This article first appeared in the Spring 2016 issue of OnWindows.
Global oil prices are at their lowest level in 13 years. However, while consumers may be celebrating paying less for their fuel and energy bills, the same cannot be said for companies operating in the oil and gas industry.
“Falling oil prices are forcing oil and gas companies to alter their price margins at fuel pumps and they’re also reducing the amount of available capital expenditure these organisations have to optimise their operations,” explains Phil Aldrich, business unit director of advanced solutions and end-user computing at Dimension Data. “Plus, when prices decrease, companies are compelled to lay off staff in their drilling and production facilities, leaving them with a financial burden and the need to achieve more with fewer people. Over the next decade, renewable energies such as wind and solar will begin to replace fossil fuels as more economically and environmentally friendly sources for electrical power generation, which will create new operational challenges.”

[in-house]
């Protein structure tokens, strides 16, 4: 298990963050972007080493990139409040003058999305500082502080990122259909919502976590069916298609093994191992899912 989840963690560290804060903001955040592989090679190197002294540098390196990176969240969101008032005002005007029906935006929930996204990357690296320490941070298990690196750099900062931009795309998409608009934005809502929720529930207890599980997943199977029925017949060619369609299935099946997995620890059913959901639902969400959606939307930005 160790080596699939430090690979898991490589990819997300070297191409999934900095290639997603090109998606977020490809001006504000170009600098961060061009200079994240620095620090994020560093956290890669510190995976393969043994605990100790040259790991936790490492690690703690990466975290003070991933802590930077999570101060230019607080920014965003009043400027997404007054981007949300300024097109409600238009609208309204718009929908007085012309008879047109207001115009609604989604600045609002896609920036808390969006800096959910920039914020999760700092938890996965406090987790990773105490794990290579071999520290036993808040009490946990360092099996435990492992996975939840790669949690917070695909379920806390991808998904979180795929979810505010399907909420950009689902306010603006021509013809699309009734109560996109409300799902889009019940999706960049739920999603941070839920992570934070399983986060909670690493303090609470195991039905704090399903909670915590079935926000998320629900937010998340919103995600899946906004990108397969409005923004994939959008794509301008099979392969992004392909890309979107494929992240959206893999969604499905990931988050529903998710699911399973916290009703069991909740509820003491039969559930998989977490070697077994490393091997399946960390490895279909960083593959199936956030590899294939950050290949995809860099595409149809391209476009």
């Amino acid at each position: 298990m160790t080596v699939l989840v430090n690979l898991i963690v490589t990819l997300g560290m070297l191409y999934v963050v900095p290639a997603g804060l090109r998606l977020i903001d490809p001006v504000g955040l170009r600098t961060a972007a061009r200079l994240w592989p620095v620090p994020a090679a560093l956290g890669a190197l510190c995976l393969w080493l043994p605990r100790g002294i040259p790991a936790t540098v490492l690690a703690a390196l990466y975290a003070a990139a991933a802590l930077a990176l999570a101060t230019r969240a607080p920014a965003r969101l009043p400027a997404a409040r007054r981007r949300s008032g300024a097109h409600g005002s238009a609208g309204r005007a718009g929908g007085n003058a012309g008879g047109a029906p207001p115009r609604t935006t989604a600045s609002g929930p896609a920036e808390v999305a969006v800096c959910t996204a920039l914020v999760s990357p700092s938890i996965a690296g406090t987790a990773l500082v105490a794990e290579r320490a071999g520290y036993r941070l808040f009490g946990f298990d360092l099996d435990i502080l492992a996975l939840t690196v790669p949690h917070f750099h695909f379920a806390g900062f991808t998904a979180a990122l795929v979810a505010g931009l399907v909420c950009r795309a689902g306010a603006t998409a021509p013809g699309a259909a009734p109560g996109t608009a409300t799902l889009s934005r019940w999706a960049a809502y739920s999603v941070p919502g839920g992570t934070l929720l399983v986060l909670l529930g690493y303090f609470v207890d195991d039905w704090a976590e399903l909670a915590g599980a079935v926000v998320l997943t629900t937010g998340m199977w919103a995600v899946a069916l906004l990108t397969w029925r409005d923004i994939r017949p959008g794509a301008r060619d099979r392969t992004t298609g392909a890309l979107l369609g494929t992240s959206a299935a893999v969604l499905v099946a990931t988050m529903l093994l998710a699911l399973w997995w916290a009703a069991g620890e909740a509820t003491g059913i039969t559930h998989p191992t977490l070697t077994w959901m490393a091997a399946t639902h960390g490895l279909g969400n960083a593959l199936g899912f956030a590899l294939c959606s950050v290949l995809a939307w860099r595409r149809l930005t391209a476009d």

Faced by dwindling workforces and a lack of capital expenditure, oil and gas companies are looking for more sustainable ways to streamline business operations and manage IT infrastructures and data securely and efficiently.
“Businesses are exploring how to capitalise on mobile technologies and smart devices to boost staff productivity, as well as how to implement real-time automation and analytics technologies to mitigate security and pricing concerns, counter threats from competitors and respond to disasters,” says Aldrich. “Sensors, internet of things technologies and machine learning are also becoming popular to help oil and gas companies manage processes in their oil refineries and the supply chain. Meanwhile, predictive analytics tools are helping them to plan future investments in technology and resources.”
A growing number of oil and gas companies are turning to enterprise communication and collaboration platforms such as Microsoft Office 365 and Skype for Business to become more productive and reduce operational costs.